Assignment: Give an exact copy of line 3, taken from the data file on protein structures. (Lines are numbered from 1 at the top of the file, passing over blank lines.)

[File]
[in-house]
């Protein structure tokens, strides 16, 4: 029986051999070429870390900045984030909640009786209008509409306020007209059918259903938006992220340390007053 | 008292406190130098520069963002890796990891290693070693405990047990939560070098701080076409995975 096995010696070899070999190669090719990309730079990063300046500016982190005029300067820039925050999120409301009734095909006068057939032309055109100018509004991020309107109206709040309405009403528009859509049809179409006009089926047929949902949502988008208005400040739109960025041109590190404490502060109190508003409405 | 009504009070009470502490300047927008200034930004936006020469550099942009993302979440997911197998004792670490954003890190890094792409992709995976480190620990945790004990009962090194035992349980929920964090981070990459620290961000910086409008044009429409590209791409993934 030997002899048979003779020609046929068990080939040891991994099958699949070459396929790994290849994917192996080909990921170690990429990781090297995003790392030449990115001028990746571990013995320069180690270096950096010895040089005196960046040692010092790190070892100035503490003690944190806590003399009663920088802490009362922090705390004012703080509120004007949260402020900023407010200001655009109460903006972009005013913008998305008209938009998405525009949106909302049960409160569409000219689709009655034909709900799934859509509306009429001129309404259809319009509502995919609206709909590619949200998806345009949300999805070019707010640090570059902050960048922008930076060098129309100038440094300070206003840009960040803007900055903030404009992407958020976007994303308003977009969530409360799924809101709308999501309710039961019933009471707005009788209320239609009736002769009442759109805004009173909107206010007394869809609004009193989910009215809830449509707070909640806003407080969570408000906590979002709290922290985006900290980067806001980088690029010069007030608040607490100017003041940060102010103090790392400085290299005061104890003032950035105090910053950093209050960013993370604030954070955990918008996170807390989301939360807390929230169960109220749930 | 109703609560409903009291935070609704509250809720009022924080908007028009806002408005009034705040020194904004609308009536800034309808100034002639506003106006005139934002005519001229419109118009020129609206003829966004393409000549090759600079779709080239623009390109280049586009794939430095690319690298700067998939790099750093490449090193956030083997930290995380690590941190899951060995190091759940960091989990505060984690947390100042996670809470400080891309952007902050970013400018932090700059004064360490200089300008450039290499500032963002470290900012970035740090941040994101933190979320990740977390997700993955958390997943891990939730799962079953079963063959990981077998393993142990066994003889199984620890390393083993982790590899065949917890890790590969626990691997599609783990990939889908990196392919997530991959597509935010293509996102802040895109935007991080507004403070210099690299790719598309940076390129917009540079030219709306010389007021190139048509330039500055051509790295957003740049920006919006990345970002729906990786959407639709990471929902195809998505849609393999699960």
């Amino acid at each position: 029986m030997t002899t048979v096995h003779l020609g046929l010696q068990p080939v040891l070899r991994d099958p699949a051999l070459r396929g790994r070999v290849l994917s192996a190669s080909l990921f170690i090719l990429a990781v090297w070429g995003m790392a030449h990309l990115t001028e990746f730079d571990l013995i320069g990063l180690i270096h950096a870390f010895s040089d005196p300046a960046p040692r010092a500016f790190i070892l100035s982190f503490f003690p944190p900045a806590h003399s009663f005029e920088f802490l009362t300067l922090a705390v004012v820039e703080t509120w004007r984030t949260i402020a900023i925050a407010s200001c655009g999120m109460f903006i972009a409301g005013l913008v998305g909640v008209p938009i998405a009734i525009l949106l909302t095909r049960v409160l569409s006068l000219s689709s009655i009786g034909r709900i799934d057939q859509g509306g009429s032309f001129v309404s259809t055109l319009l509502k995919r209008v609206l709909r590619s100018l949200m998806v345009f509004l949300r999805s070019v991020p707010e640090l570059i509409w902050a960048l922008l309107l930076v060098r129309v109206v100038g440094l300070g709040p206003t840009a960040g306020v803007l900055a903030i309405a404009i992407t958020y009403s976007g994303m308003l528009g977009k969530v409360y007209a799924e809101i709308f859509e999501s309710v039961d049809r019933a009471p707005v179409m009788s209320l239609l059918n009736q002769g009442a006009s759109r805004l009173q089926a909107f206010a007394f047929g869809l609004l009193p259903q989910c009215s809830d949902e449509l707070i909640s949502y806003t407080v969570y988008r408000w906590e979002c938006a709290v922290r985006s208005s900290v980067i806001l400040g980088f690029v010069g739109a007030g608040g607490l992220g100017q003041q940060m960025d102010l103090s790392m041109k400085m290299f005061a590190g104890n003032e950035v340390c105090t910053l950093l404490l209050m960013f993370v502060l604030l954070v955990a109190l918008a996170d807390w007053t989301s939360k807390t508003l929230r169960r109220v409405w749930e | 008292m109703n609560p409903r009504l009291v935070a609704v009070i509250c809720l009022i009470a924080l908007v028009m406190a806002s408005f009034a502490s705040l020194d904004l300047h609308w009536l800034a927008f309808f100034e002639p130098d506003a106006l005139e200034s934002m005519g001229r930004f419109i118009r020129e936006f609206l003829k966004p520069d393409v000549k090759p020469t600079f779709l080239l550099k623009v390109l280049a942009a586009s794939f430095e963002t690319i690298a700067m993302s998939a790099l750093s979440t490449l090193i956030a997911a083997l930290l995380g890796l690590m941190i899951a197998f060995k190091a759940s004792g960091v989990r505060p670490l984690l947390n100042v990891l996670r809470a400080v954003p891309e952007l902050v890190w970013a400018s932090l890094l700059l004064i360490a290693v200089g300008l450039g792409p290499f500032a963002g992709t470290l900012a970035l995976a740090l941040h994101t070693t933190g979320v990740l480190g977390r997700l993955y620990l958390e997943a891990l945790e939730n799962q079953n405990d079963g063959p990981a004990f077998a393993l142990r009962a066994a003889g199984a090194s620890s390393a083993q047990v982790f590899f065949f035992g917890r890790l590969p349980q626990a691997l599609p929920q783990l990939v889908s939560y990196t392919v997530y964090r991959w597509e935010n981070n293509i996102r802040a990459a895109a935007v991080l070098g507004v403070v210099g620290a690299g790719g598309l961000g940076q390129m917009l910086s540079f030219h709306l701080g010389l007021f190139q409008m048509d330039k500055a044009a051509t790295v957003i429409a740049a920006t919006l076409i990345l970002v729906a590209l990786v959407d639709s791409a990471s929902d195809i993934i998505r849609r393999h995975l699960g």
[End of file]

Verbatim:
């Amino acid at each position: 029986m030997t002899t048979v096995h003779l020609g046929l010696q068990p080939v040891l070899r991994d099958p699949a051999l070459r396929g790994r070999v290849l994917s192996a190669s080909l990921f170690i090719l990429a990781v090297w070429g995003m790392a030449h990309l990115t001028e990746f730079d571990l013995i320069g990063l180690i270096h950096a870390f010895s040089d005196p300046a960046p040692r010092a500016f790190i070892l100035s982190f503490f003690p944190p900045a806590h003399s009663f005029e920088f802490l009362t300067l922090a705390v004012v820039e703080t509120w004007r984030t949260i402020a900023i925050a407010s200001c655009g999120m109460f903006i972009a409301g005013l913008v998305g909640v008209p938009i998405a009734i525009l949106l909302t095909r049960v409160l569409s006068l000219s689709s009655i009786g034909r709900i799934d057939q859509g509306g009429s032309f001129v309404s259809t055109l319009l509502k995919r209008v609206l709909r590619s100018l949200m998806v345009f509004l949300r999805s070019v991020p707010e640090l570059i509409w902050a960048l922008l309107l930076v060098r129309v109206v100038g440094l300070g709040p206003t840009a960040g306020v803007l900055a903030i309405a404009i992407t958020y009403s976007g994303m308003l528009g977009k969530v409360y007209a799924e809101i709308f859509e999501s309710v039961d049809r019933a009471p707005v179409m009788s209320l239609l059918n009736q002769g009442a006009s759109r805004l009173q089926a909107f206010a007394f047929g869809l609004l009193p259903q989910c009215s809830d949902e449509l707070i909640s949502y806003t407080v969570y988008r408000w906590e979002c938006a709290v922290r985006s208005s900290v980067i806001l400040g980088f690029v010069g739109a007030g608040g607490l992220g100017q003041q940060m960025d102010l103090s790392m041109k400085m290299f005061a590190g104890n003032e950035v340390c105090t910053l950093l404490l209050m960013f993370v502060l604030l954070v955990a109190l918008a996170d807390w007053t989301s939360k807390t508003l929230r169960r109220v409405w749930e | 008292m109703n609560p409903r009504l009291v935070a609704v009070i509250c809720l009022i009470a924080l908007v028009m406190a806002s408005f009034a502490s705040l020194d904004l300047h609308w009536l800034a927008f309808f100034e002639p130098d506003a106006l005139e200034s934002m005519g001229r930004f419109i118009r020129e936006f609206l003829k966004p520069d393409v000549k090759p020469t600079f779709l080239l550099k623009v390109l280049a942009a586009s794939f430095e963002t690319i690298a700067m993302s998939a790099l750093s979440t490449l090193i956030a997911a083997l930290l995380g890796l690590m941190i899951a197998f060995k190091a759940s004792g960091v989990r505060p670490l984690l947390n100042v990891l996670r809470a400080v954003p891309e952007l902050v890190w970013a400018s932090l890094l700059l004064i360490a290693v200089g300008l450039g792409p290499f500032a963002g992709t470290l900012a970035l995976a740090l941040h994101t070693t933190g979320v990740l480190g977390r997700l993955y620990l958390e997943a891990l945790e939730n799962q079953n405990d079963g063959p990981a004990f077998a393993l142990r009962a066994a003889g199984a090194s620890s390393a083993q047990v982790f590899f065949f035992g917890r890790l590969p349980q626990a691997l599609p929920q783990l990939v889908s939560y990196t392919v997530y964090r991959w597509e935010n981070n293509i996102r802040a990459a895109a935007v991080l070098g507004v403070v210099g620290a690299g790719g598309l961000g940076q390129m917009l910086s540079f030219h709306l701080g010389l007021f190139q409008m048509d330039k500055a044009a051509t790295v957003i429409a740049a920006t919006l076409i990345l970002v729906a590209l990786v959407d639709s791409a990471s929902d195809i993934i998505r849609r393999h995975l699960g």